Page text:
“Look at my family. Use my story,” the Louisiana Republican said on CBS’ “Face the Nation” when asked her message to Republicans, a group that recent polling shows is less likely to be willing to get inoculated against the virus.
“You know, I experienced a tragedy in my immediate family, and Covid can touch every family out there,” Letlow continued. “And so there is a vaccine that has life-saving capabilities, I want to encourage everyone to trust it and get the vaccine.”
Letlow won a special election in Louisiana earlier this month to take the seat that her late husband Luke, who had won last year’s election, was never able to hold. He was 41 when he died in December.
Vaccine hesitancy among Republicans has emerged as a key obstacle in the federal government’s effort to combat the coronavirus pandemic. A CNN poll released earlier this month found that 46% of Republicans indicated that they won’t try to get a vaccine.
Reluctance among conservatives to get vaccinated against Covid-19 has caused growing concern inside the White House, people familiar with the matter told CNN earlier this month, even as President Joe Biden’s administration has rapidly scaled up nationwide efforts to administer shots. Conservatives will now be one of the primary target audiences for a massive public relations campaign that could launch as early as this week, officials said at the time. And the administration, through its partners, has been working with NASCAR, country music organizations and several rural organizations on vaccine confidence efforts meant for conservative eyes and ears.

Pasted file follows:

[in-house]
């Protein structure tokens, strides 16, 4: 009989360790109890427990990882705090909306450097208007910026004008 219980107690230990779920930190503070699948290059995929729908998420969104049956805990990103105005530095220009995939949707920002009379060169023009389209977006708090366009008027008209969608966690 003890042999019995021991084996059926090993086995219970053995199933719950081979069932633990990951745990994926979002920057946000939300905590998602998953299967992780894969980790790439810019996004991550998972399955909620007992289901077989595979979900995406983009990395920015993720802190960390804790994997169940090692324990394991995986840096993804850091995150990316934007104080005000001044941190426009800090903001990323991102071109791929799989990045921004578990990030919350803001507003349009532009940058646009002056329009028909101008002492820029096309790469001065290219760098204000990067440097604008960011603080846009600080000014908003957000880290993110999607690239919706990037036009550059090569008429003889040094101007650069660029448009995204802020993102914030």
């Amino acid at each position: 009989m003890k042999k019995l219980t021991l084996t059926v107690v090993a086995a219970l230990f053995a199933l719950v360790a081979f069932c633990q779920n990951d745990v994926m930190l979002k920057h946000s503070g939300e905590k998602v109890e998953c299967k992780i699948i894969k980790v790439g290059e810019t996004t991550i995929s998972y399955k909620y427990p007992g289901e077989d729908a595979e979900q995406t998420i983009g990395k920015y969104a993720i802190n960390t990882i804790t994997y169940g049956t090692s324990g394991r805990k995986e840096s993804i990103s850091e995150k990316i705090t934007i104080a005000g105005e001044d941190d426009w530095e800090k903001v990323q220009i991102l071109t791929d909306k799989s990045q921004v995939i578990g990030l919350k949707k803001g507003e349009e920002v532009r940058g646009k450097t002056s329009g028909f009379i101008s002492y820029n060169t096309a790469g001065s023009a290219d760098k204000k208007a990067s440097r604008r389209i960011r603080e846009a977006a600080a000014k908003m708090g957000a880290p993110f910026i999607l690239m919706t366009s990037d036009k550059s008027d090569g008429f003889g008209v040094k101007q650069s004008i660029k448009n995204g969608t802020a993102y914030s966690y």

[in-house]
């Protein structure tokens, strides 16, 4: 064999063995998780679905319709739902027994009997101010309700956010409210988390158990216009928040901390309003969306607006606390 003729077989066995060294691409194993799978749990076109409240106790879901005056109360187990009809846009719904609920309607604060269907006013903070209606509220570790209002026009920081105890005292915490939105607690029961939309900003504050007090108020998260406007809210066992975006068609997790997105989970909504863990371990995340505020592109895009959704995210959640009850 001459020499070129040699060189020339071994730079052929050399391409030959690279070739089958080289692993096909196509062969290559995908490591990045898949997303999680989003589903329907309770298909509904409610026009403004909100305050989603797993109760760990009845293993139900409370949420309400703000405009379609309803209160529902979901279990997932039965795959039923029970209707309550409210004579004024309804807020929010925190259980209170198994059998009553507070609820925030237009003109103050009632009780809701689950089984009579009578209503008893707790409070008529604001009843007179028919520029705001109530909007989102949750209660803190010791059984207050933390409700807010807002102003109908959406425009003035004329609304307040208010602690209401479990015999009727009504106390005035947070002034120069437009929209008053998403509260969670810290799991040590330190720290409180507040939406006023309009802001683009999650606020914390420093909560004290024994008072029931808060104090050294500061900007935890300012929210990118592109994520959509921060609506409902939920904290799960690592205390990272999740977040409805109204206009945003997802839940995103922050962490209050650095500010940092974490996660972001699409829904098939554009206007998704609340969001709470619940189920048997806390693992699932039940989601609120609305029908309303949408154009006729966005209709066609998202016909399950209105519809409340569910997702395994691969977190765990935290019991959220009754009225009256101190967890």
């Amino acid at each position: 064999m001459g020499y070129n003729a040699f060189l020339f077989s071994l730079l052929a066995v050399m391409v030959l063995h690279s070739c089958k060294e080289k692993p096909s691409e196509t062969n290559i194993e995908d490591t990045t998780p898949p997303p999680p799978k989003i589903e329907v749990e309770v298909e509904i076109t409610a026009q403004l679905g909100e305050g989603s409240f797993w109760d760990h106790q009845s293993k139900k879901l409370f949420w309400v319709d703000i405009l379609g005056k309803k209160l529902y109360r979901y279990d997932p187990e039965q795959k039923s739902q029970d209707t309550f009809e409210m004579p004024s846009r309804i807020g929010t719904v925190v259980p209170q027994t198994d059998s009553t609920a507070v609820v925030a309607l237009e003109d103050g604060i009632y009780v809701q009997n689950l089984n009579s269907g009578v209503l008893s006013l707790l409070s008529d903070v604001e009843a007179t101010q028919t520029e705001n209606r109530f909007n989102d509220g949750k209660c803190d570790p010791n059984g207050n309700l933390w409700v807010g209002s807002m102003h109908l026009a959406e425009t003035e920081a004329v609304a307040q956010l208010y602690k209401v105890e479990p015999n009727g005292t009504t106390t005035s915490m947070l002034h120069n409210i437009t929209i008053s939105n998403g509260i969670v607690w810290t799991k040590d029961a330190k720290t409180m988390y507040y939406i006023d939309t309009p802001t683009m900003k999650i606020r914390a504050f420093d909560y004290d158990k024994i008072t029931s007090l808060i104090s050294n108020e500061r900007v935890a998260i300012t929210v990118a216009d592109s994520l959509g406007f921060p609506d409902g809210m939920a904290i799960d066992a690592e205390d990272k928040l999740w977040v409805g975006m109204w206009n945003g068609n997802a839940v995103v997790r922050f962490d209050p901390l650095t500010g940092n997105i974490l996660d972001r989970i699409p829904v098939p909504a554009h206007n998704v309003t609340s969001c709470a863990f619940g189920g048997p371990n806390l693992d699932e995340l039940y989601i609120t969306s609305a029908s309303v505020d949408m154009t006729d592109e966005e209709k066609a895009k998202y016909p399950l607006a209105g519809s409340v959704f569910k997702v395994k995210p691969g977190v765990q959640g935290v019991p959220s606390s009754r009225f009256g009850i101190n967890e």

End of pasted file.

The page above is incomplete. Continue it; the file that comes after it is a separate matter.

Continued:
Letlow told CBS’ Margaret Brennan on Sunday that she recently had calls with Biden and former President Donald Trump, who she said were both “so gracious and expressed their condolences.” Letlow said that Biden, who has faced tragedies of his own, told her that “he understood the pain that I was walking through, and that it will get better.”
Before losing her husband, Letlow also lost her 17-year-old brother in a car accident and explored the topic of grief in her doctoral dissertation. The work found that “when a person can get outside of themselves here in the grieving process and find ways to serve others, that can actually be cathartic and helping guide them through the grieving process,” she said.
“Everything in my life and marriage has led me to this one moment in time. I’m so honored and excited to serve the people of the Fifth District,” Letlow said.
Letlow, the first Republican woman elected to Congress in Louisiana, told Brennan she would “definitely” look into addressing the issue of pay equity for women.
“When you look at the population, the makeup of Louisiana, roughly 52% is female,” she said. “Every issue is a woman’s issue, and so it’s a wonderful opportunity for Louisiana to have a woman to have a seat at the table.”